When deciding to acquire an amp, it's important to consider not only how much a pair of headphones will benefit from an amp, but also the listener and the type of listening experience they desire. Your headphones are part of a system that delivers audio to your ears.
How Do I Know if My Headphones Need a Headphone Amp?
Generally speaking, the system is only as good as its weakest link. If you have well recorded music stored on your iPod and full-sized headphones, but are relying on the power-limited amp in the iPod, you won't be driving your headphones to their full potential. Adding an amp between the iPod and your cans will provide a significant improvement.
So, the first rule is to try to balance your spending so that your player, amp, and headphones are roughly of the same quality.
You may have heard of a headphone's "impedance." Impedance is the combined resistance and reactivity the headphones present to the amplifier as an electrical load. High impedance cans will usually need more voltage to get up to a solid listening level, so they will often benefit from an amp, especially with portable players that have limited voltage available from their internal batteries. But low impedance cans may require more current, and will lower the damping factor between the amp and headphones. So while low impedance headphones may be driven loud enough from a portable player, the quality of sound may be dramatically improved with an amp.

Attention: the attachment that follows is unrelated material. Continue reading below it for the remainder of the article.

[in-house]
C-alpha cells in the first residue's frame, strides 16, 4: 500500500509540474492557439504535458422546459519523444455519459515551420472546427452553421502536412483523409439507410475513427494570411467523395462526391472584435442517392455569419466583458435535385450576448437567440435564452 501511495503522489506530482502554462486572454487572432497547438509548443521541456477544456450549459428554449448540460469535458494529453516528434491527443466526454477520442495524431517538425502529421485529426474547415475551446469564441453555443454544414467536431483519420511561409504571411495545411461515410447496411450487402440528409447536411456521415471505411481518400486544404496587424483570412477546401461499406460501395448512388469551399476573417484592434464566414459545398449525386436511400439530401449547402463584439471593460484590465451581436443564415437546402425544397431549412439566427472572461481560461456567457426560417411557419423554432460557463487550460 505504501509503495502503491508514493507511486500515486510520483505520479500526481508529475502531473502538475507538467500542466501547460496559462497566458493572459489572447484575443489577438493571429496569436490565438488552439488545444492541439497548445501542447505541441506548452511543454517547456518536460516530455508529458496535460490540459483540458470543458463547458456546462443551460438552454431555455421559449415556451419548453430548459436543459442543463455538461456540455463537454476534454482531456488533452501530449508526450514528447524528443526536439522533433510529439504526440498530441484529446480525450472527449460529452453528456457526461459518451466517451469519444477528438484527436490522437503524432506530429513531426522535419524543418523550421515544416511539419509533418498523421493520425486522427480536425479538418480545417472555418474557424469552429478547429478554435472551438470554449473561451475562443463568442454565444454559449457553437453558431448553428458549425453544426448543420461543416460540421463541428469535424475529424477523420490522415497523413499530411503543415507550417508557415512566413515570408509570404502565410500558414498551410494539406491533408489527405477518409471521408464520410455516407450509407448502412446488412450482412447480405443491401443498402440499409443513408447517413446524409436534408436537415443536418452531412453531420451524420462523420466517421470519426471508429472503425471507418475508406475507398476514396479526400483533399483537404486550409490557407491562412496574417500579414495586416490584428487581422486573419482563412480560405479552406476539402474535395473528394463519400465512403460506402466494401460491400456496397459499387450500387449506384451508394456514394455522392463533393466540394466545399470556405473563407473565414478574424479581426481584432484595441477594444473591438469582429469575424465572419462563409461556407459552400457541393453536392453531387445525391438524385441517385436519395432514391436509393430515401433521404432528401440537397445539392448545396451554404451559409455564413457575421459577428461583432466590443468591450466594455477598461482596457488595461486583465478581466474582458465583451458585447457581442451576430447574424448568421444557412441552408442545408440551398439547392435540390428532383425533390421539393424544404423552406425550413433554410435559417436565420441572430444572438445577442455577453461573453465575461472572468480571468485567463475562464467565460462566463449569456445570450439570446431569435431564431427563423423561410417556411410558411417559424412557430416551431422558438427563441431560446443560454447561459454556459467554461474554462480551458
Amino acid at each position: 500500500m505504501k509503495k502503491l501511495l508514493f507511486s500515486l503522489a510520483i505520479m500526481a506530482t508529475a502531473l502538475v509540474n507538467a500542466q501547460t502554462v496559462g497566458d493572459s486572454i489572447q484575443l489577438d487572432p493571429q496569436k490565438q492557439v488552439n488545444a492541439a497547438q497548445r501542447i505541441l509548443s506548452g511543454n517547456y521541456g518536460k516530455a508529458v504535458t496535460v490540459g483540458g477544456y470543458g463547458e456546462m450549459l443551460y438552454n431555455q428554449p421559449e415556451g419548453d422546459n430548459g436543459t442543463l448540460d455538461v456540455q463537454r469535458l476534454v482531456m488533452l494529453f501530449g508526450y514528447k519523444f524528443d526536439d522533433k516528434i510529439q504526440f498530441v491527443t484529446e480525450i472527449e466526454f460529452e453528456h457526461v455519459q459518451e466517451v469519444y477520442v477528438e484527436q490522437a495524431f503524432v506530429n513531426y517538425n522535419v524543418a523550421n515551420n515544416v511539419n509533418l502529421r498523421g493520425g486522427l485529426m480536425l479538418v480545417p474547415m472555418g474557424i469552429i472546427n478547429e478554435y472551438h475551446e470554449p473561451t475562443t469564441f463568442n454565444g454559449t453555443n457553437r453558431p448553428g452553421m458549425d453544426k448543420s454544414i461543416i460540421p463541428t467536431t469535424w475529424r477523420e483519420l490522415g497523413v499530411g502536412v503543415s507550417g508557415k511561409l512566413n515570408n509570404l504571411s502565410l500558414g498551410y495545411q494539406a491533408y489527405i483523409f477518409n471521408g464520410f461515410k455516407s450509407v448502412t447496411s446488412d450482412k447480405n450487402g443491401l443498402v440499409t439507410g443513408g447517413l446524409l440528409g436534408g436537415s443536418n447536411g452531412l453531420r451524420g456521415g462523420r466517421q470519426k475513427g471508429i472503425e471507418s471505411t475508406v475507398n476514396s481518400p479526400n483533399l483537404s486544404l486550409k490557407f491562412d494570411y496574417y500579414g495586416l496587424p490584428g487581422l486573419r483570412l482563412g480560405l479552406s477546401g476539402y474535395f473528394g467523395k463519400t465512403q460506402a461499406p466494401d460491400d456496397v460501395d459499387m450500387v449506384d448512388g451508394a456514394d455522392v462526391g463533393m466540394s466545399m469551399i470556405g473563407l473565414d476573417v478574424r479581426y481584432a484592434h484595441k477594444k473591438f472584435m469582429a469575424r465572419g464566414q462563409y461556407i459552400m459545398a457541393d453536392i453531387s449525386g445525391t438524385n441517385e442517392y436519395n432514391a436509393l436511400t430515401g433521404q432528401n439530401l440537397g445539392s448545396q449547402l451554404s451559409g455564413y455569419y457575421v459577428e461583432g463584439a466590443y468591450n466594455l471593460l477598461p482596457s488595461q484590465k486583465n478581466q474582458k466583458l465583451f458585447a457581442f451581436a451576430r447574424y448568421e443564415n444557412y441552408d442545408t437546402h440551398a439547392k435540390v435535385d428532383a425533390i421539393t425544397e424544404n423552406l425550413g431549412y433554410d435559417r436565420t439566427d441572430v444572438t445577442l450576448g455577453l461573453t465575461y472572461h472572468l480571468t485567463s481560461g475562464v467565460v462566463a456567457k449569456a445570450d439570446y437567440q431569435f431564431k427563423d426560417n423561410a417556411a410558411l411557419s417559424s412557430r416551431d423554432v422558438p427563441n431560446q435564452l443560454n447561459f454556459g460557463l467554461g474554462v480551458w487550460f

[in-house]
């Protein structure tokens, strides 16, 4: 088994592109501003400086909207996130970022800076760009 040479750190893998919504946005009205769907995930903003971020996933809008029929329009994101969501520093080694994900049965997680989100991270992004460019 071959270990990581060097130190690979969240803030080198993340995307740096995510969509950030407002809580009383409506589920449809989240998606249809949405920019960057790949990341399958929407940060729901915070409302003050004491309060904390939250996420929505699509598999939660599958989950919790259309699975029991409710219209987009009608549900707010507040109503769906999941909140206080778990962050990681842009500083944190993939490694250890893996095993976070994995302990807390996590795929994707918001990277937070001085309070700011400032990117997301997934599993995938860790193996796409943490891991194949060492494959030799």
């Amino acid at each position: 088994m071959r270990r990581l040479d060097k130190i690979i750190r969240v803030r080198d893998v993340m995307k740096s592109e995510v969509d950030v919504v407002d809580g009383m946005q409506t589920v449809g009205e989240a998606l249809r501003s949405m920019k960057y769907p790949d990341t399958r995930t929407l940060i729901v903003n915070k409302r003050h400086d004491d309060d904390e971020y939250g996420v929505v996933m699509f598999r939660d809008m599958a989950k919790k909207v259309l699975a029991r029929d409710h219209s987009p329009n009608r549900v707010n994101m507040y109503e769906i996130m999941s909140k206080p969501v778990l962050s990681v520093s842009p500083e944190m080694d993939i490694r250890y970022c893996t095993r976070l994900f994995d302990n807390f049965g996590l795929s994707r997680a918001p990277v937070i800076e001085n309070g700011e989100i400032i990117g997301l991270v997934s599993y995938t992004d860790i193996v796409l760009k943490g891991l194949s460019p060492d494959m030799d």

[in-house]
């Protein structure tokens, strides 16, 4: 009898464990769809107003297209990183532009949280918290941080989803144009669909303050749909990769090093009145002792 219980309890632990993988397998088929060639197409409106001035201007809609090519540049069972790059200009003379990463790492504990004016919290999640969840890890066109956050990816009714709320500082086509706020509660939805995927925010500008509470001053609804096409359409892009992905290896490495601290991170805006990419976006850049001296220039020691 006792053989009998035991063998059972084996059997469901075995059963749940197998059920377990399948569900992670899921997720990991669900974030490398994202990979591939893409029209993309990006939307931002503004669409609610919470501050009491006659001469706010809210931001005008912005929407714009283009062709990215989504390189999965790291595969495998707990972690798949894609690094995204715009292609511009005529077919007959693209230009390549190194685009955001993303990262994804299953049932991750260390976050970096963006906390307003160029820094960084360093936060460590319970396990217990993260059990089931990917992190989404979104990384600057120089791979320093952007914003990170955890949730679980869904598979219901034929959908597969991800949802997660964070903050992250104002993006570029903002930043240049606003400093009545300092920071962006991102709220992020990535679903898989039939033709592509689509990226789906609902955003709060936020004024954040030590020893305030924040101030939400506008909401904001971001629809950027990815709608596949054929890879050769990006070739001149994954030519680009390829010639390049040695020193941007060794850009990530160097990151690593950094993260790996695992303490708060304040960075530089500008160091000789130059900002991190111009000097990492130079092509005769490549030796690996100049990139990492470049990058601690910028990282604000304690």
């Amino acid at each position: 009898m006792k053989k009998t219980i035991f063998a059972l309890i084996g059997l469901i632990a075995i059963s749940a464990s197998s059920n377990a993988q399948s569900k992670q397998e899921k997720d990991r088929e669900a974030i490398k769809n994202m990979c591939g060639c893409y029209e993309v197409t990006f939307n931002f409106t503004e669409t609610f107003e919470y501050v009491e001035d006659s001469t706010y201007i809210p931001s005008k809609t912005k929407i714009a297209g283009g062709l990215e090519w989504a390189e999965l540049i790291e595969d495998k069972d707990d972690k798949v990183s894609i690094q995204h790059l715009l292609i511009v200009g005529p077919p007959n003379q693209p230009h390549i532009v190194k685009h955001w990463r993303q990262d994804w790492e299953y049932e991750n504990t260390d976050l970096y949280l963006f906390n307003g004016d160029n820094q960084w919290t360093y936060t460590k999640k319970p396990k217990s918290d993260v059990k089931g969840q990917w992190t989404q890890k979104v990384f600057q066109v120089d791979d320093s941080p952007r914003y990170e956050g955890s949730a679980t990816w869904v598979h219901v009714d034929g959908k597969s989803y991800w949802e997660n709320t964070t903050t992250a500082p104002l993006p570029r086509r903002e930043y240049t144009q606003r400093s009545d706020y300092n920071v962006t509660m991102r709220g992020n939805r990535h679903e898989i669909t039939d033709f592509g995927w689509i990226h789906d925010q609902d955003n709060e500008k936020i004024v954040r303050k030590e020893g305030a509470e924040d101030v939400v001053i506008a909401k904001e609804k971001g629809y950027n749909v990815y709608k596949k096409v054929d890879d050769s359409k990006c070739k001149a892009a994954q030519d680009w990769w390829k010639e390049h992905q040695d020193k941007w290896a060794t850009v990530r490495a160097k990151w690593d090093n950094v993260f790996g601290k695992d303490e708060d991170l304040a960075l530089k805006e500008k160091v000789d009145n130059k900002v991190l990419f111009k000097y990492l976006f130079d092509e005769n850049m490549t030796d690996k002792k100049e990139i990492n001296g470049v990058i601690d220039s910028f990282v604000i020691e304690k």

The size of your headphone will give you some clues to whether an amp may be warranted. Most earbud and in ear headphones are typically very efficient and are less likely to benefit strongly from an amp. Many larger headphones will benefit, or even require, a headphone amp to reach listenable volume levels with portable players.
If you already have some headphones and you spent more than $100 on them, then you may want to consider an amp. A simple headphone amp like entry level Fiio Amp will help you get your money’s worth from your cans, and is an affordable entry to all the benefits of owning a headphone amp . Otherwise see our full line of amps to find the one that is just right for your setup.
If you are listening to your music on a computer a headphone amp with an internal digital to analog converters (DAC) will dramatically improve your listening.
With a portable player, use a “line output” when available to drive a headphone amp. (You'll find an iPod line out adapter here. ) If no line out is available, use the headphone jack to send the signal to the headphone amp.
When Not to Use an Amp
In ear headphones, or earphones, have excellent sound quality and are very efficient, so they work well with an iPod or other portable player without an amp.
You do not need a headphone amp when using noise-cancelling headphones, as they have a built in headphone amp. It prevents an external headphone amp from delivering much, if any, additional benefit.
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